The first is that it is a relatively novel and recent development to think about climate change in national security terms. People typically think of climate change as an environmental problem, rather than a security one, so it is no surprise that saving plant and animal species and preventing destruction of life scores much higher. Additionally, aside from military responses to natural disasters — such as the 2004 Indian Ocean tsunami or the 2013 typhoon that devastated parts of the Philippines — there is no headline event that would cause people to link climate and national security.

The second point is that, on some level, the fact that public opinion is not catching up with some sectors of elite opinion is not necessarily an immediate cause for concern. That the argument is not making inroads with Main Street is less of a problem than it not influencing policy in executive departments. While Congress has abdicated its responsibility on climate change legislation, the Obama administration has been pro-active.

Still, what these findings suggest is that the steady drumbeat of analysis on climate change is having a positive effect. People are generally aware there is a problem, and are generally supportive of policies to fight it, even going so far as to say the U.S. can strike out ahead of other countries. People also recognize that benefits will accrue in such a way as to eventually justify the cost. While there is still a motivated minority resisting these findings, the Yale–George Mason report confirms they are nothing more than that: A minority.

The Vegetables Most Americans Eat Are Drowning In Salt And Fat

This isn't exactly what a healthy serving of veggies looks like.Lauri Patterson iStockphoto
This isn’t exactly what a healthy serving of veggies looks like.
Lauri Patterson iStockphoto

By Maanvi Singh, NPR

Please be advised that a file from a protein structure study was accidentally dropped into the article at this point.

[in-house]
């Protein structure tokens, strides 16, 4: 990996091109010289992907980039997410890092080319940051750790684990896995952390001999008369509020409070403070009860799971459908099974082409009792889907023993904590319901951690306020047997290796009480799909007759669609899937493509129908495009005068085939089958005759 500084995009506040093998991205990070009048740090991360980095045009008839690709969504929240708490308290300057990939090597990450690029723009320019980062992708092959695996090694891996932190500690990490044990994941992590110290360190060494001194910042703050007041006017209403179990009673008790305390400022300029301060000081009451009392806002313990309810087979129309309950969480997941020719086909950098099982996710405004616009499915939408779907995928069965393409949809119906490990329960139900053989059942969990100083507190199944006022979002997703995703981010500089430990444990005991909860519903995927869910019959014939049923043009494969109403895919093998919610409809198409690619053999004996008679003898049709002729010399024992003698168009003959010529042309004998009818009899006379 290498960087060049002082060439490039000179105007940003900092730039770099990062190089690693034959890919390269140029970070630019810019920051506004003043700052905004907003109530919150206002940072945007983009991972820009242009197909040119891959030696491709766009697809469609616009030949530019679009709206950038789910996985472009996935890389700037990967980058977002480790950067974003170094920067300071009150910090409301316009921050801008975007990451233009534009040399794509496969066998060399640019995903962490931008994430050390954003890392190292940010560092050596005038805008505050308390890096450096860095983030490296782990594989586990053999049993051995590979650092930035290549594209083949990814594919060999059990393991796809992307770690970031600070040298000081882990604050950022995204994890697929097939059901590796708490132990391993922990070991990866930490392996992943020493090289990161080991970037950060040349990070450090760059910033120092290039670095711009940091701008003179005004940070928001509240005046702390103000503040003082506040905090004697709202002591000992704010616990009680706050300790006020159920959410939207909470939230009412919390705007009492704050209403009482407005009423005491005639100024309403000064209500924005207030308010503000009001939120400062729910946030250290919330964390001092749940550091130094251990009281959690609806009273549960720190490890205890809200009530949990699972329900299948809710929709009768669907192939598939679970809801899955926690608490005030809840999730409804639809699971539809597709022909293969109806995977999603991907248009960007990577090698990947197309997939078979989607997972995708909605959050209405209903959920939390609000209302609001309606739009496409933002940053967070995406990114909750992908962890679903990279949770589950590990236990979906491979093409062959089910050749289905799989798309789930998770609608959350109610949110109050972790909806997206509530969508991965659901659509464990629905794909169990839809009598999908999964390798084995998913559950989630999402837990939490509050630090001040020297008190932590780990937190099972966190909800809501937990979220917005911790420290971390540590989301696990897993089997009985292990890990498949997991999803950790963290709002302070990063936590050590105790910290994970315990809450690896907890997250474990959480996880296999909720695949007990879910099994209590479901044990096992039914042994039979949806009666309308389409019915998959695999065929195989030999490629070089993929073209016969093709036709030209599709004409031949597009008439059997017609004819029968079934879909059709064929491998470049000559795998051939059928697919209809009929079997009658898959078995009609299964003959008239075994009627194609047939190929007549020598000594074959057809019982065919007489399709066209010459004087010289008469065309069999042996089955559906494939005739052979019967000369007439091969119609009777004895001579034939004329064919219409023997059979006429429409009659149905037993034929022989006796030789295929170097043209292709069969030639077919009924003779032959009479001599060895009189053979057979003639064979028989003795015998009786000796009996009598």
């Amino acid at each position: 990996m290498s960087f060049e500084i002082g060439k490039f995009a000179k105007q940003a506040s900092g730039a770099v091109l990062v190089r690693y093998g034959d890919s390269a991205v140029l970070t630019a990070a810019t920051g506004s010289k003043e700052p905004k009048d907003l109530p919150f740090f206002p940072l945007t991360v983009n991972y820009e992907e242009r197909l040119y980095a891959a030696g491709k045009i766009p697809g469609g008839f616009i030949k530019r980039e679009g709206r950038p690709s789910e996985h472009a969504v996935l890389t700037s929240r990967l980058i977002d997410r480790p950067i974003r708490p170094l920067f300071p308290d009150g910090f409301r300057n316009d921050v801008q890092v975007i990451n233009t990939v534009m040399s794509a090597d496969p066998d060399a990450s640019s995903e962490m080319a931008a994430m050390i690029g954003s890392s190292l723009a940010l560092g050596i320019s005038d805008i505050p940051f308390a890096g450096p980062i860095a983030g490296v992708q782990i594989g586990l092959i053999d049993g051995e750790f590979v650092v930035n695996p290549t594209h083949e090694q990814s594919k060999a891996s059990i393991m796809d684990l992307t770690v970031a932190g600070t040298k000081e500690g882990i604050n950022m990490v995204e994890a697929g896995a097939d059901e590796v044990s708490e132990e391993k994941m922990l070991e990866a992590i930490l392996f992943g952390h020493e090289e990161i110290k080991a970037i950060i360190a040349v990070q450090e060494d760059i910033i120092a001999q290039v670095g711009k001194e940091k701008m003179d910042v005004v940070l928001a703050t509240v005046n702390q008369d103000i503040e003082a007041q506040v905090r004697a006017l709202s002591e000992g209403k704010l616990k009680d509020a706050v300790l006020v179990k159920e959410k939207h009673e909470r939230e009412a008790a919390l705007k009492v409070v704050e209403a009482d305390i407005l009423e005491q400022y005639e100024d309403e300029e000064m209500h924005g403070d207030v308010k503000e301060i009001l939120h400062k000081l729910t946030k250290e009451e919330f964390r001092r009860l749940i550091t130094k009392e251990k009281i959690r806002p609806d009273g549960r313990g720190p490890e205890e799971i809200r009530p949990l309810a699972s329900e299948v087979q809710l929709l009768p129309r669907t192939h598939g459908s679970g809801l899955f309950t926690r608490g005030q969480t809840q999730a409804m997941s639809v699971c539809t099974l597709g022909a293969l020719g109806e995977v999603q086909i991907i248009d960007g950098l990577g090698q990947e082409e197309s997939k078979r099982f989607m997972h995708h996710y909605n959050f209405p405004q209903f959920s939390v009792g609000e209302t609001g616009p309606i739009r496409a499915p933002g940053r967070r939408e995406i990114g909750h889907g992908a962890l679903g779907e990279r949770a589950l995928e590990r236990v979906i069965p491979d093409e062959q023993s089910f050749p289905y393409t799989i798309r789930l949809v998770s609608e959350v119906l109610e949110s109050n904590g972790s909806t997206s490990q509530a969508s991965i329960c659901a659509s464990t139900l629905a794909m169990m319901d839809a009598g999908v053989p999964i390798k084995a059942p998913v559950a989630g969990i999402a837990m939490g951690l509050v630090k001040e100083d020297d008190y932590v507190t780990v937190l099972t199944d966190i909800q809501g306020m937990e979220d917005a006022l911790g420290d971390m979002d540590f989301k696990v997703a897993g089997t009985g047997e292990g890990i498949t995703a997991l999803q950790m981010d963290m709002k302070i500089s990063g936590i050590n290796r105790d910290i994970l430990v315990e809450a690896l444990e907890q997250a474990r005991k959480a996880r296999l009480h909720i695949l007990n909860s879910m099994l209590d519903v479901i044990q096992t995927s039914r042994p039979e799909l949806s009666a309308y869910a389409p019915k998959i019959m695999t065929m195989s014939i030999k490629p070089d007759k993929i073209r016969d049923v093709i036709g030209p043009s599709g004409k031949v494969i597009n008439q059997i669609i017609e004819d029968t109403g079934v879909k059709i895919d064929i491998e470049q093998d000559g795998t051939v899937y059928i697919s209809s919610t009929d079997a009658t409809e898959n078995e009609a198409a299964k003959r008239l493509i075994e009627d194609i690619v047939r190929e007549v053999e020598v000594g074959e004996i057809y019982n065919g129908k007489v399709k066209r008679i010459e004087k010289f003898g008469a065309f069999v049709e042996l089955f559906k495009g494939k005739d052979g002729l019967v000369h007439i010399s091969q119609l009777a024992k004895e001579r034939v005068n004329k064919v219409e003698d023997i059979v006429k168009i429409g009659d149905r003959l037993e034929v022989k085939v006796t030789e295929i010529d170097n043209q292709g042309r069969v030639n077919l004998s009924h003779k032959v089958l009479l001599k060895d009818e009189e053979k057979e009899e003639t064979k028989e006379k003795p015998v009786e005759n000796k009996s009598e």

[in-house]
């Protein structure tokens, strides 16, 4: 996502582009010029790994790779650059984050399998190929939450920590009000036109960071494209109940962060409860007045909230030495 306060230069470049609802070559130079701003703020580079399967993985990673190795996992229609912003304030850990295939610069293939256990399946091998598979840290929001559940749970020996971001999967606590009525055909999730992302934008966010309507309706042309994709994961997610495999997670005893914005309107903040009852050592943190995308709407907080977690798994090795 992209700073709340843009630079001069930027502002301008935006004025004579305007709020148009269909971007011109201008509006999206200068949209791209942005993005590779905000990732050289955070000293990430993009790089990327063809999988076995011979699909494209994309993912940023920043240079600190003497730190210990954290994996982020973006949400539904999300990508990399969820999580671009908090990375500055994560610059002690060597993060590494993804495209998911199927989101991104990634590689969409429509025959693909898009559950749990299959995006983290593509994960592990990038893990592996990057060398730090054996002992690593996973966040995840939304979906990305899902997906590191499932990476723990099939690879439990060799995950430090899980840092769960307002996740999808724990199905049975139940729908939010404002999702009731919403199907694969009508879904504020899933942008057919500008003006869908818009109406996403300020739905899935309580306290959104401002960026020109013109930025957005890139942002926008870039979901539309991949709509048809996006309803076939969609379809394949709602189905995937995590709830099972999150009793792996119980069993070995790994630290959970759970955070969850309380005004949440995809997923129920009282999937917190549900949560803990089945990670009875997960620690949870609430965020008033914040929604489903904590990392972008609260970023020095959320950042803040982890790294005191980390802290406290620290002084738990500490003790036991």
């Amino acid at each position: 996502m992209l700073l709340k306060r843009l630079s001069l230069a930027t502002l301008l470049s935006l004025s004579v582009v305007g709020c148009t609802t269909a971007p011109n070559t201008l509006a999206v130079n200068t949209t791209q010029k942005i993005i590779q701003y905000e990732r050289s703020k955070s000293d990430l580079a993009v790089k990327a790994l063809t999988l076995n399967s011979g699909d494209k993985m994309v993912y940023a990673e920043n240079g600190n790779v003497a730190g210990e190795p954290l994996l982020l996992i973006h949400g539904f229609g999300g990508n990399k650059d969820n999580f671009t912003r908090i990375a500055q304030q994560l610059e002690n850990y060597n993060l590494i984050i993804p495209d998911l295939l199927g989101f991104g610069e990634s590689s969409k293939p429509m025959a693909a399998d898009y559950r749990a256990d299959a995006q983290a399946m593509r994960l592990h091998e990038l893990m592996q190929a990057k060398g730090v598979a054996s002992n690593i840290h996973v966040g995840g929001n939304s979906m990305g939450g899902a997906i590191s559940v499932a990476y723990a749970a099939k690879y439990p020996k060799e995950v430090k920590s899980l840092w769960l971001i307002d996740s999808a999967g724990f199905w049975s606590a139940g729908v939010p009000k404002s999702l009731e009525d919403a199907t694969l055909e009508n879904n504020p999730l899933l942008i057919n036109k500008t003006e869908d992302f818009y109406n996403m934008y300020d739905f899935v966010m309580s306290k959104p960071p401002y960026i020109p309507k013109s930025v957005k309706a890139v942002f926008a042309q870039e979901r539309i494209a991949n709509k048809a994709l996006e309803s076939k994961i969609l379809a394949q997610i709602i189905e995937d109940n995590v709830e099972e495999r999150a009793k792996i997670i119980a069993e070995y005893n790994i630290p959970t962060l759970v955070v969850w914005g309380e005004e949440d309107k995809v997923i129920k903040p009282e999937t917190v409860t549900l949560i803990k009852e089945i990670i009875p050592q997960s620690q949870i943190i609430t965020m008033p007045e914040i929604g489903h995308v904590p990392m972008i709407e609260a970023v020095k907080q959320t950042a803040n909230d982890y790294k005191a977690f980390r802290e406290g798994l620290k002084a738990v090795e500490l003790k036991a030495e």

Popeye and our parents have been valiantly trying to persuade us to eat our veggies for decades now.

But Americans just don’t eat as many fruits and vegetables as we should. And when we do, they’re mainly potatoes and tomatoes — in the not-so-nutritious forms of French fries and pizza, according to a report from the U.S. Department of Agriculture.

Americans eat 1.5 cups of vegetables daily, on average, the USDA finds. But the national nutrition guidelines recommend 2 to 3 cups a day for adults. And more than half our veggie intake comes from potatoes and tomatoes, whereas only 10 percent comes from dark green and orange veggies like spinach, carrots and sweet potatoes.

Of course, potatoes are great on their own — they’re a good source of potassium. But most Americans eat them with a hefty side of fat and sodium. According to the USDA’s handy chart, at home, most people get their potato fix in the form of chips. And when eating out, about 60 percent of the potatoes we consume are fried. Baked potatoes are also popular, but most people don’t eat the skin — a great source of fiber that fills you up.

Tomatoes start out healthy as well, and they’re a good way to boost your vitamin A and C intake. Tomato sauce, on the other hand, can pack in a lot of hidden sugar and salt. While a cup of raw tomato has about 9 milligrams of sodium, canned tomato sauce can contain more than 1,000 milligrams of sodium per cup, according to the USDA.

And even potatoes and tomatoes in their healthy forms don’t make for a complete, balanced diet. Americans eat far less fiber than they should, the researchers say, and fiber is found in dark green and orange veggies. As we’ve reported, fiber can make you gassy, but it’s essential to a healthy microbiome.

After a 2002 government nutrition report found that higher fruit consumption correlated with a lower body mass index but not vegetable consumption, USDA researchers decided to look more into how Americans are getting their vegetables.

“We started thinking about it, and realized it’s quite common to just pick up a piece of fruit and eat it as-is,” says Joanne Guthrie, a nutritionist at the USDA’s Economic Research Service who co-authored the report. “But that wasn’t the case for vegetables.” Vegetables often need to be peeled, cut and cooked, so they’re just not as handy.

So maybe this tomato and potato finding isn’t a huge shocker. Just a few years ago public health experts were debating whether school lunch programs should get to count a slice of pizza as a serving of vegetables, and fries have garnered their share of negative publicity in recent school lunch battles, too.

But, as Guthrie tells The Salt, the report is a reminder that we need to pay more attention to how we prepare our vegetables. “We all want to have a healthful diet,” she says. So mind the sugar and sodium, and branch out from pizza and French fries.